Arts & Culture
As a passionate photographer based in Oklahoma City, Jonathan Burkhart uses his camera to capture images of visually entrancing people and places in and around the Sooner State. His ability to maintain a distinct mood with each of his photos is a talent that Burkhart is able to repeat page after page on Instagram. Burkhart uses light as a paintbrush, highlighting the shape and form of his subjects, using it as a tool just as important as the camera itself. When asked about some of his recent shots, Burkhart says, “A lot of it really is just experimenting, because I want to try and shoot new things that I’ve never done before. I always try to push myself everyday, and try to do something weirder or something that I’ve never thought about.” Burkhart primarily uses Instagram to deliver his new work to followers and generally posts multiple great shots each week.
Pascalle Lepas gained a significant online following with her web comic ZAP, which follows the adventures of a starship captain and his crew. ZAP’s story was continuously updated on a regular basis, eventually coming to a close after 11 years of publication online. Her current series, Wilde Life, a supernatural adventure story that takes place in a small town in Oklahoma, has gained thousands of fans with its quirky writing and clever mixture of humor, Native American folklore and horror. Lepas has a large presence on the popular artist’s community DeviantArt, where she interacts with her fans through insightful conversation and regular updates on her current series and other projects.
This street paper provides the homeless community of Oklahoma City with a platform to tell stories and exercise creativity while attempting to eliminate panhandling by offering a profitable alternative through streetside magazine sales and distribution. The Curbside Chronicle’s powerful mission has changed the lives of numerous citizens in Oklahoma City by offering steady employment and structure to those who are at-risk or currently living with homelessness. Many of the stories are written by the homeless community themselves, covering topics that affect everyone such as mental health and domestic violence. On social media, Curbside Chronicle keeps readers updated not just on current magazine issues and upcoming stories but also on the lives of the magazine’s vendors, often celebrating their personal achievements and milestones. It is clear that at Curbside Chronicle, the individual lives of the vendors and others in the homeless community are as important as the magazine itself.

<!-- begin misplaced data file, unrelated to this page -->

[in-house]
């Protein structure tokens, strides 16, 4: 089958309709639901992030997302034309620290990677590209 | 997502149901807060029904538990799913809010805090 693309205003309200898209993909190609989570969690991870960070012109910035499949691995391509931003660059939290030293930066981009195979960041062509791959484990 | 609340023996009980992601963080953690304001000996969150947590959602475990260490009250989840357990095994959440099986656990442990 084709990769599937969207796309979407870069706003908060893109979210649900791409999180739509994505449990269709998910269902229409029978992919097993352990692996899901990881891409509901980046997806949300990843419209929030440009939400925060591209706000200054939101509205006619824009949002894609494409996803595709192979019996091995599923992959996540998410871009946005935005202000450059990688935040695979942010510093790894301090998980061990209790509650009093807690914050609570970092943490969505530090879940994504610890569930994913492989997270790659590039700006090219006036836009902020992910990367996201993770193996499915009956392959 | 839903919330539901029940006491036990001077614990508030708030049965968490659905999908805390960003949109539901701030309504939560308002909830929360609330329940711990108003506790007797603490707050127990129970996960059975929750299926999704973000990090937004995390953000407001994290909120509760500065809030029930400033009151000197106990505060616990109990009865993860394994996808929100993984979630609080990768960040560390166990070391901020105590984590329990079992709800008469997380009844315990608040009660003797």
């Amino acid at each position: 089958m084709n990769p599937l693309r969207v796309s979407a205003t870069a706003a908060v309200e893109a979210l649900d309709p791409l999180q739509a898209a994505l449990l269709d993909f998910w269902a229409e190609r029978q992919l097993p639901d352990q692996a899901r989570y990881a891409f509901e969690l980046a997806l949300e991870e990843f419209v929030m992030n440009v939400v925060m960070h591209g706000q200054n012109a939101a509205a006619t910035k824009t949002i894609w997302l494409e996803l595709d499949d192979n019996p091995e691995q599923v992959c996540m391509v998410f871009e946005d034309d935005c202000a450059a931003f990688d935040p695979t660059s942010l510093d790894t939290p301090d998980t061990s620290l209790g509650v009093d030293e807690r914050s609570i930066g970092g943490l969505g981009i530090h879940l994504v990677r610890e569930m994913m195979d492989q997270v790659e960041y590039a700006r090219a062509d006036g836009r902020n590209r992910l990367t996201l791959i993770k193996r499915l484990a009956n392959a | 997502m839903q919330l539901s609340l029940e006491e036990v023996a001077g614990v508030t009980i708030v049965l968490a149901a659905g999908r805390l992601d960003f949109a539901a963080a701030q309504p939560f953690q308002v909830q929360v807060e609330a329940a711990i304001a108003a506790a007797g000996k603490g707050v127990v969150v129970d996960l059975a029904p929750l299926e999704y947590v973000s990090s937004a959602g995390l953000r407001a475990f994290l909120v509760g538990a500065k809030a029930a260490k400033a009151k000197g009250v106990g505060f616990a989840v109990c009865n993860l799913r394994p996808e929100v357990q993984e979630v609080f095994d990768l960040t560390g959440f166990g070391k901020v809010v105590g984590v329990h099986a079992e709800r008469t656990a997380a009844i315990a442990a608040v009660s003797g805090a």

From a Basement in Tulsa
From a Basement in Tulsa is a weekly podcast talk show featuring key figures in the Tulsa arts and music community. Hosted by Jason Ferguson, each episode features insightful conversation with Oklahoma musicians, comedians and filmmakers, including Sterlin Harjo, Fiawna Forté and The Tulsa Pin Up Mafia. If you are a regular in the Tulsa music scene, chances are Ferguson has already interviewed your favorite local band on the show. When asked about the beginnings of the podcast, Ferguson says, “I was playing music for quite a while before the podcast. I was in love with podcasts and with the idea of podcasting, and so I just started inviting friends into my basement and recording our conversations and uploading them to the internet.” Get updates on upcoming shows by following Ferguson on Facebook, Twitter and Instagram.
The Napkin Dad (Marty Coleman)
Referred to as “Napkin Dad” on his blog and on social media, Marty Coleman has built a loyal following of fans online by livestreaming his creative process on Periscope, turning the act of creating visual art into an interactive community endeavor. Coleman gained national attention in 2008 after uploading a Barack Obama napkin drawing to Flickr, where it was quickly picked up by Time Magazine and published in the “Person of the Year” issue. Originally creating the artwork on a daily basis for his young daughters to include in their sack lunches, Coleman now inspires thousands of fans with his artwork, blog posts, livestreams and other online projects. When discussing his streaming video community, Coleman says, “It has opened me up to new ideas about what I can create, how big I can go. It’s an idea generator. I want to produce something really interesting and fun to watch, so it has been very energizing for me on social media.”